Blaise Coleman -- Executive Vice President and Chief Financial Officer

Yes and then, Gary, just in terms of your question on leverage as we have stated, our strategic priority or one of our strategic priority is to get back to under 4 times over time and we've talked about that's really going to come through a combination of ultimately through adjusted EBITDA growth and net debt reduction, but we do have a number of uncertainties in front of us. So at this given point in time, we haven't put any time frame on that and we're not going to do that at this time either.

Gary Nachman -- Bank of Montreal -- Analyst

Okay, thank you.

Operator

Thank you. And our next question comes from the line of Louise Chen from Cantor Fitzgerald. Your line is now open.

Louise Chen -- Cantor Fitzgerald -- Analyst

Thanks for taking my question. I had a few here. So first question I had was on your cellulite product, do you expect pricing parity between your medical indications and your aesthetic ones. And then secondly if cellulite works as planned and you get it approved, will you bring on more aesthetic products to add to your portfolio? And then lastly, just back on the generic market environment, you did note some stabilization. Just curious if you think that pricing will eventually improve or will stay the same for the foreseeable future. And what do you think is driving the stabilization? Thank you.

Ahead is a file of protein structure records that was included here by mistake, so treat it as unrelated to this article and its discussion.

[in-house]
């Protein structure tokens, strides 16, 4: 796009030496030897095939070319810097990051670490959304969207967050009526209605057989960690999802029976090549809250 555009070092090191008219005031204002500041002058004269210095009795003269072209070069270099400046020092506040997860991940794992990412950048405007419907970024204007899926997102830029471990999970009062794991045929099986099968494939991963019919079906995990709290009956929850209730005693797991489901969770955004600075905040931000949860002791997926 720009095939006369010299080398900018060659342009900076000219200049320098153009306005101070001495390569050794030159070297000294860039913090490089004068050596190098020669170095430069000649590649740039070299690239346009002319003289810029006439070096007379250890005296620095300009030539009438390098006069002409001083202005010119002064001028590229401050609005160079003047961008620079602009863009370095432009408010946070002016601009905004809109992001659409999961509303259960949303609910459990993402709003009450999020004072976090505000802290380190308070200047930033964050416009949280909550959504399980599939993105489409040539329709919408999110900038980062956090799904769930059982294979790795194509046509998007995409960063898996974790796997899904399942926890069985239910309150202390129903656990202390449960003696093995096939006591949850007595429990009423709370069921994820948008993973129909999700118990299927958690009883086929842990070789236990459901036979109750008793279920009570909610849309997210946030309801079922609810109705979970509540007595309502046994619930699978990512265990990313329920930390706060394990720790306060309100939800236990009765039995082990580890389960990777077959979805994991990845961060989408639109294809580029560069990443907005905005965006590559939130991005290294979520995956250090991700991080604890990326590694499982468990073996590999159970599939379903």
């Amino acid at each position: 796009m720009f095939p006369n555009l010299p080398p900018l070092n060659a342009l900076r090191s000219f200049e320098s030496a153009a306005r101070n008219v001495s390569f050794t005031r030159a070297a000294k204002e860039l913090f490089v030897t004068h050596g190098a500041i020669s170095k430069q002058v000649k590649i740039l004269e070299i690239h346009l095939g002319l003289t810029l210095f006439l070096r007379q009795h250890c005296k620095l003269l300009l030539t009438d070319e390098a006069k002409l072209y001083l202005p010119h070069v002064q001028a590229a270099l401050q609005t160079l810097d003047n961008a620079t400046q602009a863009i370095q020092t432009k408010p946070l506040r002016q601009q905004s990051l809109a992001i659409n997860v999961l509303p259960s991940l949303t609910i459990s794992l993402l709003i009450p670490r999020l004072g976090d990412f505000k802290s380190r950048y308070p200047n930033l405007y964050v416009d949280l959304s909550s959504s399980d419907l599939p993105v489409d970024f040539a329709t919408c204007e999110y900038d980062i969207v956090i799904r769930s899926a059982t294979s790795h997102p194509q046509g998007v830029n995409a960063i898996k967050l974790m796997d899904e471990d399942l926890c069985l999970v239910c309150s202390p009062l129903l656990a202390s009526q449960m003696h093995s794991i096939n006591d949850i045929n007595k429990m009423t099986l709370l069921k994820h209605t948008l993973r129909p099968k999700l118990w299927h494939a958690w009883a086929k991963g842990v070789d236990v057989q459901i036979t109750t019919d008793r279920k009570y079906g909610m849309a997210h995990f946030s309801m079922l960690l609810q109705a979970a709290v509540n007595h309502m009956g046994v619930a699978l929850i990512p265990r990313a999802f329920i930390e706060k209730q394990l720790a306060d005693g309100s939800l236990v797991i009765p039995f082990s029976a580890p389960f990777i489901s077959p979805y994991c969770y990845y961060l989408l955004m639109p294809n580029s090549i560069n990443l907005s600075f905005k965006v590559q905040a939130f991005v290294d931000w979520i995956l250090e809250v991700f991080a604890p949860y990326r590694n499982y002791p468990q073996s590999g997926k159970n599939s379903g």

Paul Campanelli -- President, Chief Executive Officer and a Director

Sure, so Louise. I'll start with the generics. In terms of pricing improvement, I mean that's something that I don't see. I think it's understood with the consortiums and that's the challenge. What I'm saying is when we see it stabilizing, I think what we're saying is, erosion is not worse than expected and it's starting to flow into what I was referring to as kind of the pre-2015 normal course. Now, we don't provide guidance on erosion, but the way I think you should be looking at it is that stabilization means it's not getting worse and I would leave it probably at that.

Regarding -- I'll backup in terms of your question on adding more aesthetics products into the portfolio. The very first thing that we have to do, we just talked about on delevering and being focused on debt paydown. That is the number one priority. So again, our BD team is always going to go out there and look for an opportunity, we're going to have a database full of potential opportunities whether it's aesthetics or injectables or even generic products, but in the case of aesthetics, let us pass the study, let us prove success, let's focus on debt paydown and then we can look at next steps for our aesthetics team that we're building.

Regarding pricing on cellulite, we're not going to get into specific pricing with respect to in-market indications and in cellulite, I think that's something that again just we're asking everybody to be patient and as we get closer to launch, we can talk more about pricing.

Louise Chen -- Cantor Fitzgerald -- Analyst

Thank you.

Operator

Thank you. And our next question comes from the line of Steven Ricchiuto (ph) from Mizuho. Your line is now open.

Unidentified Participant -- -- Analyst

Good morning, thanks for taking my question. So on the CCH program and cellulite, will you need to submit a separate BLA and if not, what regulatory pathway do you plan to pursue?

Paul Campanelli -- President, Chief Executive Officer and a Director